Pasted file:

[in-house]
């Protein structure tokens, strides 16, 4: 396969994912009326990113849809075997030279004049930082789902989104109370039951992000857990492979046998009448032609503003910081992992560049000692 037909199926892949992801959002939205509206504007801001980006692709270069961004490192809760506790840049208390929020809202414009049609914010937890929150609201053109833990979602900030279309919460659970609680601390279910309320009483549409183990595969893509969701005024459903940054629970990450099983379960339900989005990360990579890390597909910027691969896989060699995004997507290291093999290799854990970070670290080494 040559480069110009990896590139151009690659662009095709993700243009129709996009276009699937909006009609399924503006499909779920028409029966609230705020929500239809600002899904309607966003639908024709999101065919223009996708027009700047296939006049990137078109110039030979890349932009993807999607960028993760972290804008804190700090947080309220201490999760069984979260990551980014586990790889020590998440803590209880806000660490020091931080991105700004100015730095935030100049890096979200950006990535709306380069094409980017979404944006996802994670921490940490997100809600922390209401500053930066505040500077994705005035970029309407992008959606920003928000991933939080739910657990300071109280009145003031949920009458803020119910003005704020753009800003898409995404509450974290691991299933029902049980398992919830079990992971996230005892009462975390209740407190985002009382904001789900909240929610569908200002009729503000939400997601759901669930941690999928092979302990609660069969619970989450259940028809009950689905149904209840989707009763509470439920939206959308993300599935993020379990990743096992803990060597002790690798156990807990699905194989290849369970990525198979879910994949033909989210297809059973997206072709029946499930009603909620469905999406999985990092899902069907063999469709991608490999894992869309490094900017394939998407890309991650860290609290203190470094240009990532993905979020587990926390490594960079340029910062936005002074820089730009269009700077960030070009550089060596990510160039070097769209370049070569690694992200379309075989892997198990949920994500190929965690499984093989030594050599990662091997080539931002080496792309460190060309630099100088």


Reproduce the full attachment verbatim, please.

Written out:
[in-house]
């Protein structure tokens, strides 16, 4: 396969994912009326990113849809075997030279004049930082789902989104109370039951992000857990492979046998009448032609503003910081992992560049000692 037909199926892949992801959002939205509206504007801001980006692709270069961004490192809760506790840049208390929020809202414009049609914010937890929150609201053109833990979602900030279309919460659970609680601390279910309320009483549409183990595969893509969701005024459903940054629970990450099983379960339900989005990360990579890390597909910027691969896989060699995004997507290291093999290799854990970070670290080494 040559480069110009990896590139151009690659662009095709993700243009129709996009276009699937909006009609399924503006499909779920028409029966609230705020929500239809600002899904309607966003639908024709999101065919223009996708027009700047296939006049990137078109110039030979890349932009993807999607960028993760972290804008804190700090947080309220201490999760069984979260990551980014586990790889020590998440803590209880806000660490020091931080991105700004100015730095935030100049890096979200950006990535709306380069094409980017979404944006996802994670921490940490997100809600922390209401500053930066505040500077994705005035970029309407992008959606920003928000991933939080739910657990300071109280009145003031949920009458803020119910003005704020753009800003898409995404509450974290691991299933029902049980398992919830079990992971996230005892009462975390209740407190985002009382904001789900909240929610569908200002009729503000939400997601759901669930941690999928092979302990609660069969619970989450259940028809009950689905149904209840989707009763509470439920939206959308993300599935993020379990990743096992803990060597002790690798156990807990699905194989290849369970990525198979879910994949033909989210297809059973997206072709029946499930009603909620469905999406999985990092899902069907063999469709991608490999894992869309490094900017394939998407890309991650860290609290203190470094240009990532993905979020587990926390490594960079340029910062936005002074820089730009269009700077960030070009550089060596990510160039070097769209370049070569690694992200379309075989892997198990949920994500190929965690499984093989030594050599990662091997080539931002080496792309460190060309630099100088």